Vidal and EPL made for each other
Big guns can all make use of Chilean's weapons of midfield destruction
Arturo Vidal doesn't look like the boy next door, unless the boy next door runs a meth lab.
With the tattoos, the beard, the wild eyes and the spindly mohawk, the Chilean midfielder is a gritty Netflix drama waiting to happen.
But, behind the intimidating and fearless facade is, of course, a tough, intimidating and fearless footballer.
Vidal is a monster disguised as a monster.
Goalkeeper Claudio Bravo made three saves to get Chile into the Confederations Cup final, but Vidal got his countrymen to the penalty shoot-out which they won 3-0 against Portugal yesterday morning (Singapore time), following a goalless affair.
For 120 minutes plus one ferocious penalty conversion, Vidal was the leading architect in Portugal's downfall.
Speculation continues to surround Alexis Sanchez's future in the English Premier League, but Vidal's uncompromising performance raises a more intriguing question: Why aren't EPL clubs fighting to sign the last of the Mohicans?
Vidal is made for those wet Wednesday nights in Stoke.
Claudio is extraordinary. He told us before the penalties that he was going to stop two or three.Arturo Vidal revealing what goalkeeper Claudio Bravo had told him before the penalty shoot-out
He's positively calibrated for English football's box-to-box heroics and histrionics.
He's a popular and important character at Bayern Munich, no doubt, but the manner in which he attacked Portugal like a pit bull tearing at a rag doll's throat is precisely the kind of thing that Jose Mourinho covets at Manchester United.
Mourinho seems ready to rekindle his old relationship with Nemanja Matic, but United, Arsenal, Liverpool and even Chelsea (particularly if Matic leaves) could all make use of Vidal's weapons of midfield destruction.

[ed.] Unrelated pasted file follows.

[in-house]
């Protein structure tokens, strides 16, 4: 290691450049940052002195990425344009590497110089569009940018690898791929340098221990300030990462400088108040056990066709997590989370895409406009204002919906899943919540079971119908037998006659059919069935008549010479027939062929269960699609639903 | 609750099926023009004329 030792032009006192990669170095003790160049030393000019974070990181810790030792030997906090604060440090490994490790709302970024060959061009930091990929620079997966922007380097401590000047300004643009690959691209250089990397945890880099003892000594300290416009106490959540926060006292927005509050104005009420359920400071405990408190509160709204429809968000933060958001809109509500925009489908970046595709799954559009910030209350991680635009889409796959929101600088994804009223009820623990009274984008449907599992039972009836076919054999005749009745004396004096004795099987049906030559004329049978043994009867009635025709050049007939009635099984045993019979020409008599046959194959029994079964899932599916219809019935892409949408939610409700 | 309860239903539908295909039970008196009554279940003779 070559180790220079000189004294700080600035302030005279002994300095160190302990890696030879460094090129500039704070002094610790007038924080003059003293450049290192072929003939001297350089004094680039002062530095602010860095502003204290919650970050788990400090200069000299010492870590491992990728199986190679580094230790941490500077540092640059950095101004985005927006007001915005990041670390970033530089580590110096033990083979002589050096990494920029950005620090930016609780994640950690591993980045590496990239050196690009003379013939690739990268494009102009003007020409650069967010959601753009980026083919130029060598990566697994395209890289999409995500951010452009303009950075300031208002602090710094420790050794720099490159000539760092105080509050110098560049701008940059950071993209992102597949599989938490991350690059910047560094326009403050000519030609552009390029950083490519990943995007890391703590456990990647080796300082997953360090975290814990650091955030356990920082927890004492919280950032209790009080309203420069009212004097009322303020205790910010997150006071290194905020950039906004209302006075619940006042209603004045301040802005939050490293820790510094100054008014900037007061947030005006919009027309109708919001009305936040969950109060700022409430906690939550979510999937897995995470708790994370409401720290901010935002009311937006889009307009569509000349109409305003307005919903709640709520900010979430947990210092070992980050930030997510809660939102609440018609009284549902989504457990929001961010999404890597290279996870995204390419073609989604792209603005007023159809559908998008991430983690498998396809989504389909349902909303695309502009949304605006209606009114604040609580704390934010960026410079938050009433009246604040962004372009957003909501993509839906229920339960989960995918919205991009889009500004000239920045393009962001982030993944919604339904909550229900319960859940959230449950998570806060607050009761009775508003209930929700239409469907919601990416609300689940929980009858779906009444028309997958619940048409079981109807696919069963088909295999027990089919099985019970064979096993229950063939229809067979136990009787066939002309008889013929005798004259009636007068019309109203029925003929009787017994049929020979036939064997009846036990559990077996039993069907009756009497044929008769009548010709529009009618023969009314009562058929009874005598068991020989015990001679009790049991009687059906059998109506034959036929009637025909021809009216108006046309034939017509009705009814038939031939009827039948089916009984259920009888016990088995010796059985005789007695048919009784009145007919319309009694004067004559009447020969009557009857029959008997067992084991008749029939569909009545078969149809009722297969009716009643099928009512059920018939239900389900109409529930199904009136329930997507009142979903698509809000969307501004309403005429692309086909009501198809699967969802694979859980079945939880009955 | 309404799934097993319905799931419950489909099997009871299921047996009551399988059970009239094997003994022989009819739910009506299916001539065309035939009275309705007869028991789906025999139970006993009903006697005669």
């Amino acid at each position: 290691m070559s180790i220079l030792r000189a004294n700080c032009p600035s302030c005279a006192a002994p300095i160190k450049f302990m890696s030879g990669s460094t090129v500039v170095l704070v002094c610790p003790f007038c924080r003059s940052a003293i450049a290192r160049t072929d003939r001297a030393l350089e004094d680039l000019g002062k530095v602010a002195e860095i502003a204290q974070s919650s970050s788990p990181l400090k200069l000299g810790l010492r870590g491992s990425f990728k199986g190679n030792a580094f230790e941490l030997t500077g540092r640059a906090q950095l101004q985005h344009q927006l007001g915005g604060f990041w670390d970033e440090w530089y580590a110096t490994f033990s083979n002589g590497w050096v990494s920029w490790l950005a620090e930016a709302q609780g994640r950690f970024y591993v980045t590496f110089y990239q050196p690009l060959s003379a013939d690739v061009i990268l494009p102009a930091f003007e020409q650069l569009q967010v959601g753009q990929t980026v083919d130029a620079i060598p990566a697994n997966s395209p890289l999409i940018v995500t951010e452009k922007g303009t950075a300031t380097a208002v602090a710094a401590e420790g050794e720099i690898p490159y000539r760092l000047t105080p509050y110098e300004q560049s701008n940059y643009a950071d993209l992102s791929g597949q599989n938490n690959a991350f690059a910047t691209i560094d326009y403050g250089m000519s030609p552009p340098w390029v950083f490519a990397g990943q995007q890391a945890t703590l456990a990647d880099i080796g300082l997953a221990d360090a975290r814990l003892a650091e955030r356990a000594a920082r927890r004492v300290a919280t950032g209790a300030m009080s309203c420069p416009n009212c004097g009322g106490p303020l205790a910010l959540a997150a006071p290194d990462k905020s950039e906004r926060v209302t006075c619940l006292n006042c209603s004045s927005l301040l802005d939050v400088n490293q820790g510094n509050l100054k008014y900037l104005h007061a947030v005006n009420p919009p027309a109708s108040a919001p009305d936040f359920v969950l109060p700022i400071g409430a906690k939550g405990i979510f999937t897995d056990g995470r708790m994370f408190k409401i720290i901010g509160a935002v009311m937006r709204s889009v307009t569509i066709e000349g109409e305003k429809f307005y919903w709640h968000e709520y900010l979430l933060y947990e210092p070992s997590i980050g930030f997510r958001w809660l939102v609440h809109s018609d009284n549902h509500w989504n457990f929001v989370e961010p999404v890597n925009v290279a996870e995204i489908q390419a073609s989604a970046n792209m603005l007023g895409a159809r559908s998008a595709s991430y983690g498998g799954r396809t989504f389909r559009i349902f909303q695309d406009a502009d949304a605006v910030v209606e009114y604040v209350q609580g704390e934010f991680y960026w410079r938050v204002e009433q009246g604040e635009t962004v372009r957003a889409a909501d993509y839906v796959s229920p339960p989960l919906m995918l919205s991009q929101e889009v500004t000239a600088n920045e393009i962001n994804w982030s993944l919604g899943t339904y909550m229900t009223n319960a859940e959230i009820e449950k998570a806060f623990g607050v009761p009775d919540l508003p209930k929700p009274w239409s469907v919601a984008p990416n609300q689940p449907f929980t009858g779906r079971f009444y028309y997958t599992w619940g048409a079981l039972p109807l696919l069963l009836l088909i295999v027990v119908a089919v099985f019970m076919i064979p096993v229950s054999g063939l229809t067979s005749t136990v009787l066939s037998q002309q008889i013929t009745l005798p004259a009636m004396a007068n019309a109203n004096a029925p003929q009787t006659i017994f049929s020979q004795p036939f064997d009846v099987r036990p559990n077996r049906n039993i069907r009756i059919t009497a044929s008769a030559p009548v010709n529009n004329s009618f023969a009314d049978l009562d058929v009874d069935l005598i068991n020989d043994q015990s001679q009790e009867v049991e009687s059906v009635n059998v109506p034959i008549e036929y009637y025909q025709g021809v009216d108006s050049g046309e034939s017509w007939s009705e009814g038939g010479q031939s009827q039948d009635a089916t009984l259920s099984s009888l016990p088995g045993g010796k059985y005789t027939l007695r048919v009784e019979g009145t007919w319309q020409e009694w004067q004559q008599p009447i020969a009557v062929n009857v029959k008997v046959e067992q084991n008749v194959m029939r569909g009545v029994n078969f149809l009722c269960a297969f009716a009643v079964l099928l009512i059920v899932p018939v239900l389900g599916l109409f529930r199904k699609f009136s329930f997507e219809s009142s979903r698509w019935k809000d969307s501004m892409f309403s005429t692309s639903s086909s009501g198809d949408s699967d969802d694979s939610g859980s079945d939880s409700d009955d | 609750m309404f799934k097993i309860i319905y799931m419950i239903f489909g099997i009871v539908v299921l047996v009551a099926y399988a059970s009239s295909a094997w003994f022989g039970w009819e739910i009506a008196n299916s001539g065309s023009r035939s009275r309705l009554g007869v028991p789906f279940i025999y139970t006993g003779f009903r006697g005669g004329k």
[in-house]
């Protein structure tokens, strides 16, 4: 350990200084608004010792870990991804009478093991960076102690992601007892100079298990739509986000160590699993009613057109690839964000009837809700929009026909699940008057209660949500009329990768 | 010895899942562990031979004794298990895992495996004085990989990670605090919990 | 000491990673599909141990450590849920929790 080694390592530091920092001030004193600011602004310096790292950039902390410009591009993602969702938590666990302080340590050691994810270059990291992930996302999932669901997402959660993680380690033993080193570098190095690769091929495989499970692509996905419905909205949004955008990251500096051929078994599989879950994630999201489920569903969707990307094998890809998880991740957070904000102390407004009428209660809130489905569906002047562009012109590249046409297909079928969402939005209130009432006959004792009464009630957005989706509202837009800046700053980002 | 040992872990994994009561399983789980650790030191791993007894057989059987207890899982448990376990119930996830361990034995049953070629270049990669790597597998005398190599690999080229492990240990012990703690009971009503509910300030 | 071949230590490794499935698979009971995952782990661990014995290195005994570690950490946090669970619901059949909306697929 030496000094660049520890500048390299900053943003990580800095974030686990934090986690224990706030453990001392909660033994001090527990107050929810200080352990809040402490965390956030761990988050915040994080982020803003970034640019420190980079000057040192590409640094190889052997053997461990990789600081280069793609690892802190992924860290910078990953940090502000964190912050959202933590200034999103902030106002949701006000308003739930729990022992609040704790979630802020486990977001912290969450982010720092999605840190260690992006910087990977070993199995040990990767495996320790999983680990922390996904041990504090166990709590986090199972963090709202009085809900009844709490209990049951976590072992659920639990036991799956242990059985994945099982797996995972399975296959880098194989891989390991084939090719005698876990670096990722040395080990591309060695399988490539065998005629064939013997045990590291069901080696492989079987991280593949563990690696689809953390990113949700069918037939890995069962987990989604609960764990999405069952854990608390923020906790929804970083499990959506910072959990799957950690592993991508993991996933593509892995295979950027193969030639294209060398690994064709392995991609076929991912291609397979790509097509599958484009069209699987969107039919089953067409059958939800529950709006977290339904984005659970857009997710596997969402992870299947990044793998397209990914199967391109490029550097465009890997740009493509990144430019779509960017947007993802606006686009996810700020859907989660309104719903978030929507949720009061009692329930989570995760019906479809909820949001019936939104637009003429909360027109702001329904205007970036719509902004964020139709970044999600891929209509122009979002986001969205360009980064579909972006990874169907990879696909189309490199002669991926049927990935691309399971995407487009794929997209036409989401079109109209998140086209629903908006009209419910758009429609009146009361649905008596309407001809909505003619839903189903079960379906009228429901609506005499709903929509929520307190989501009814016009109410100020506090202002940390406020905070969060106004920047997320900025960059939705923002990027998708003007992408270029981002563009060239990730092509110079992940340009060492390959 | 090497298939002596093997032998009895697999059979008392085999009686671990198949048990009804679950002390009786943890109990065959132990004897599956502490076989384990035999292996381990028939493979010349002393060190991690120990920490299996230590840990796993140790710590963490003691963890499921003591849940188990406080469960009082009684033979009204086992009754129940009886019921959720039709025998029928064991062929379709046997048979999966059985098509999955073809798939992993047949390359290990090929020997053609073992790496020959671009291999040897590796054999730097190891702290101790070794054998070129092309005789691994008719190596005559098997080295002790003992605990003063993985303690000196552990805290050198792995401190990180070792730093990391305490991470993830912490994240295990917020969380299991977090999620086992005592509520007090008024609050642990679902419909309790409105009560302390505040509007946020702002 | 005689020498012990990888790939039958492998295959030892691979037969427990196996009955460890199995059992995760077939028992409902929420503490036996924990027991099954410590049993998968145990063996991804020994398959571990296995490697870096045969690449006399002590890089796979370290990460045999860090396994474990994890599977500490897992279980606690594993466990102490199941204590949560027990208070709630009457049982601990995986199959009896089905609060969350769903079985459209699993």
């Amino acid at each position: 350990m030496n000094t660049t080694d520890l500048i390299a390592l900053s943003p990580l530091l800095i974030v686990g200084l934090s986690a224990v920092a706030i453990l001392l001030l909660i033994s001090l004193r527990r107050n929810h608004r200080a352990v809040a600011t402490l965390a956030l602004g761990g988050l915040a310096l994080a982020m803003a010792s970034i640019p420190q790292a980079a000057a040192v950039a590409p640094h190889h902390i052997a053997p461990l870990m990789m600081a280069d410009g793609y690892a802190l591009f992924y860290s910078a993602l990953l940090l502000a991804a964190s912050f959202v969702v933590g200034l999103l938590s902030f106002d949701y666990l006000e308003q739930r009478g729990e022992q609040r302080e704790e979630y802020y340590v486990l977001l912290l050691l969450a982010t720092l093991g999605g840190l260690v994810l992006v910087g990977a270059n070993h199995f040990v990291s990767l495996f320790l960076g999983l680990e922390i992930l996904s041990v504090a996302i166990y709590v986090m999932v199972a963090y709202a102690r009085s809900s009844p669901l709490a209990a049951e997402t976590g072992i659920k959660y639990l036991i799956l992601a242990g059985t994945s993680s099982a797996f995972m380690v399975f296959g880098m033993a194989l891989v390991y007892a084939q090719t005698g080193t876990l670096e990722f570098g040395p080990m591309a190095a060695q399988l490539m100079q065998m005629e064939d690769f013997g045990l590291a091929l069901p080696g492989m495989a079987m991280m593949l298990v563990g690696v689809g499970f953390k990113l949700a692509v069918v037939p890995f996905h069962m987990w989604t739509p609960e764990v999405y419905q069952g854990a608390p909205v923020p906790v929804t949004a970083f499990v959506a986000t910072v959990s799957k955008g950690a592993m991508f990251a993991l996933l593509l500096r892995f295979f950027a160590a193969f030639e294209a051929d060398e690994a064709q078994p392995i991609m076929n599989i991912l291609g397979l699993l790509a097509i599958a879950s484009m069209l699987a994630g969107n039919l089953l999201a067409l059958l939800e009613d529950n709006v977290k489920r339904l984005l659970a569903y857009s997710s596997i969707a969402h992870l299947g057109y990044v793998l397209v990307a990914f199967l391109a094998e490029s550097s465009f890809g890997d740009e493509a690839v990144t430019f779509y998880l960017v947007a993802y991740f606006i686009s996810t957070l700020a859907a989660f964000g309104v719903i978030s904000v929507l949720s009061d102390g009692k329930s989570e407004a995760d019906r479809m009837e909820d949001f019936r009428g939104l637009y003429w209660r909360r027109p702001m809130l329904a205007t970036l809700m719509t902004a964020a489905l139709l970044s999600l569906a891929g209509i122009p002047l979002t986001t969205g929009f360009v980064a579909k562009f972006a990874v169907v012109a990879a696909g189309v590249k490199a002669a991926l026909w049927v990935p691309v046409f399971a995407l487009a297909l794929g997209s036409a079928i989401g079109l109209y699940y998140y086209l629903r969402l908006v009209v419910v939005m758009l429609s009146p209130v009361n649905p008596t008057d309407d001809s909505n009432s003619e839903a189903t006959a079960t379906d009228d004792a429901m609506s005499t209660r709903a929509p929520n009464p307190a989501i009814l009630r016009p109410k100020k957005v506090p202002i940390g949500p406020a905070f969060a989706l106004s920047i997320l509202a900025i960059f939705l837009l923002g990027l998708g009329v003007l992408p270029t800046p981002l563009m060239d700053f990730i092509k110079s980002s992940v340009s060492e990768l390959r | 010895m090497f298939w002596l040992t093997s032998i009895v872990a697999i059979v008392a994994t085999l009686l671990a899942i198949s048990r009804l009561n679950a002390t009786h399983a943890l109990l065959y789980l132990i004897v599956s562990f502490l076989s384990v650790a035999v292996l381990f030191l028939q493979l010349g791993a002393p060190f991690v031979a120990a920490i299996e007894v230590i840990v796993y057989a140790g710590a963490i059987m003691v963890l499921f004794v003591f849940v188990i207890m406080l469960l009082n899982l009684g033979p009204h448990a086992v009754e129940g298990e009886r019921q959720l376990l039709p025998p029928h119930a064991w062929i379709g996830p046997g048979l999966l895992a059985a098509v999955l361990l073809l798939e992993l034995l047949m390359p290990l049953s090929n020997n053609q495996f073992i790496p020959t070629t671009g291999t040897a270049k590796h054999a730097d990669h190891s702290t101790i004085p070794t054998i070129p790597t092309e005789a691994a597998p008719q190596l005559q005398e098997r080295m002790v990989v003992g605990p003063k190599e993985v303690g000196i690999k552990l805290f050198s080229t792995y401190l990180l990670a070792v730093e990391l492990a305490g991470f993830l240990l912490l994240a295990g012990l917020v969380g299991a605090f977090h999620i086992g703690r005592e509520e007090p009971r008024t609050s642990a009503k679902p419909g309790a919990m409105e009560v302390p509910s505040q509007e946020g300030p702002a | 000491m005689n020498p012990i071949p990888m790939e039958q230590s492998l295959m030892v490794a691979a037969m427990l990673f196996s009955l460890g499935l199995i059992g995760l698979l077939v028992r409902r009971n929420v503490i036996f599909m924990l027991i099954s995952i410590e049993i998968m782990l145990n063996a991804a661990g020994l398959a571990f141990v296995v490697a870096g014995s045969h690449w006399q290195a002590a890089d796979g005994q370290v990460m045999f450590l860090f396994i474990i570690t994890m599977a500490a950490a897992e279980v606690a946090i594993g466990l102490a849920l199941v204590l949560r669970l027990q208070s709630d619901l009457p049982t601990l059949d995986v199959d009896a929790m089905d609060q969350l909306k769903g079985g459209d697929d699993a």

Indeed, his showing in the semi-final only underlined what those clubs are missing.
Injuries forced Portugal coach Fernando Santos to pick a bolder, younger midfield that was heavy on artistry but light on aggression.
Andre Silva, Bernardo Silva and Andre Gomes are all in their early 20s and are expected to take the baton from Cristiano Ronaldo, Ricardo Quaresma and Luis Nani once the sun sets on Portugal's golden generation.
But the kids were not all right against Vidal and fellow terriers Marcelo Diaz and Gary Medel. They were troubled, then traumatised and then mostly substituted as Santos sought to stem the bleeding.
Vidal cut loose like a fox in a henhouse.
Portugal should have seen him coming or, at the very least, stole a glance at his resume.
From Bayer Leverkusen to Bayern Munich, via Juventus, the 30-year-old has annexed the centre circle for the best part of a decade, picking up six domestic titles in Italy and Germany.
He remains the muscular fulcrum of a Chilean side that have been together for almost 10 years, reaching two World Cups and winning the Copa America in 2015 and 2016.
The South Americans are practically designed in Vidal's image. He's an overworked, unheralded hero in a superstar team largely shorn of superstars.
In extra time, both Chile and Portugal threatened to succumb to post-season exhaustion. They were done. There was nothing left to give.
But Vidal didn't get the memo from his battered limbs.
He had played every minute of Chile's Confederations Cup campaign and yet still smashed his penalty past Rui Patricio, attacking the ball as if it had somehow offended him.
When they were together at Juventus, Andrea Pirlo was credited as smoothening the Chilean enforcer's rough edges to sculpt a more elegant footballer.
Certainly, Vidal doesn't always get enough credit for cultivating chances, rather than stopping them.
In the second half, he sent a header and a powerful strike over the bar and hit a post in the dying moments of extra time. His thumping, 20-metre effort was inches away from ending the contest.
His dominance in possession clearly irritated the Portuguese, culminating with William Carvalho's yellow card for a late foul on Vidal.
Sanchez continues to monopolise headlines, but only Vidal monopolised the match.
His dogged style of play may lack the aesthetic appeal of other midfield contemporaries and he clearly enjoys looking like the third villain on the left in a Marvel movie, but he's the major reason for his nation's third international final in as many years.
His indomitable resilience runs through the Chilean side. He lifts his teammates. He pushes and inspires them to be greater than the sum of their parts.
It's a precious commodity in English football.
Vidal's persistence put his side in the final. But it should also put him in the EPL shop window.